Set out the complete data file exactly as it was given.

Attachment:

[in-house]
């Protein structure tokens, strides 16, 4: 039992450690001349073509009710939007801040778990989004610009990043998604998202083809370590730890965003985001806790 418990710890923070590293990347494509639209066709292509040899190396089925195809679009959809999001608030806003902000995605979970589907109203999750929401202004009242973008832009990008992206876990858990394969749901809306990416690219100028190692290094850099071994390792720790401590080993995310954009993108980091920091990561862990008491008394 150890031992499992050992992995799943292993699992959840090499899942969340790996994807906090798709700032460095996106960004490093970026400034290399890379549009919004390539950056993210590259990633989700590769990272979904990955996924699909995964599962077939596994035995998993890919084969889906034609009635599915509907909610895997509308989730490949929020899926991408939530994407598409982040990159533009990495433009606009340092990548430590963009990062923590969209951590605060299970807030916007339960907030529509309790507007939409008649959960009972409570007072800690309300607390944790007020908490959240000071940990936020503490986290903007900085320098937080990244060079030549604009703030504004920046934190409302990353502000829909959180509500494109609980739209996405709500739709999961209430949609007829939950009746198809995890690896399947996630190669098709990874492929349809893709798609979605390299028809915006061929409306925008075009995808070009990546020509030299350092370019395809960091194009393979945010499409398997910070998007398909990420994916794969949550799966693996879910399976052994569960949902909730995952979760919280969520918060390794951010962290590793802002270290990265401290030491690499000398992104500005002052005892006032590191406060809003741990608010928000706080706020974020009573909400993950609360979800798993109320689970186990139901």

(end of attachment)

[in-house]
């Protein structure tokens, strides 16, 4: 039992450690001349073509009710939007801040778990989004610009990043998604998202083809370590730890965003985001806790 418990710890923070590293990347494509639209066709292509040899190396089925195809679009959809999001608030806003902000995605979970589907109203999750929401202004009242973008832009990008992206876990858990394969749901809306990416690219100028190692290094850099071994390792720790401590080993995310954009993108980091920091990561862990008491008394 150890031992499992050992992995799943292993699992959840090499899942969340790996994807906090798709700032460095996106960004490093970026400034290399890379549009919004390539950056993210590259990633989700590769990272979904990955996924699909995964599962077939596994035995998993890919084969889906034609009635599915509907909610895997509308989730490949929020899926991408939530994407598409982040990159533009990495433009606009340092990548430590963009990062923590969209951590605060299970807030916007339960907030529509309790507007939409008649959960009972409570007072800690309300607390944790007020908490959240000071940990936020503490986290903007900085320098937080990244060079030549604009703030504004920046934190409302990353502000829909959180509500494109609980739209996405709500739709999961209430949609007829939950009746198809995890690896399947996630190669098709990874492929349809893709798609979605390299028809915006061929409306925008075009995808070009990546020509030299350092370019395809960091194009393979945010499409398997910070998007398909990420994916794969949550799966693996879910399976052994569960949902909730995952979760919280969520918060390794951010962290590793802002270290990265401290030491690499000398992104500005002052005892006032590191406060809003741990608010928000706080706020974020009573909400993950609360979800798993109320689970186990139901």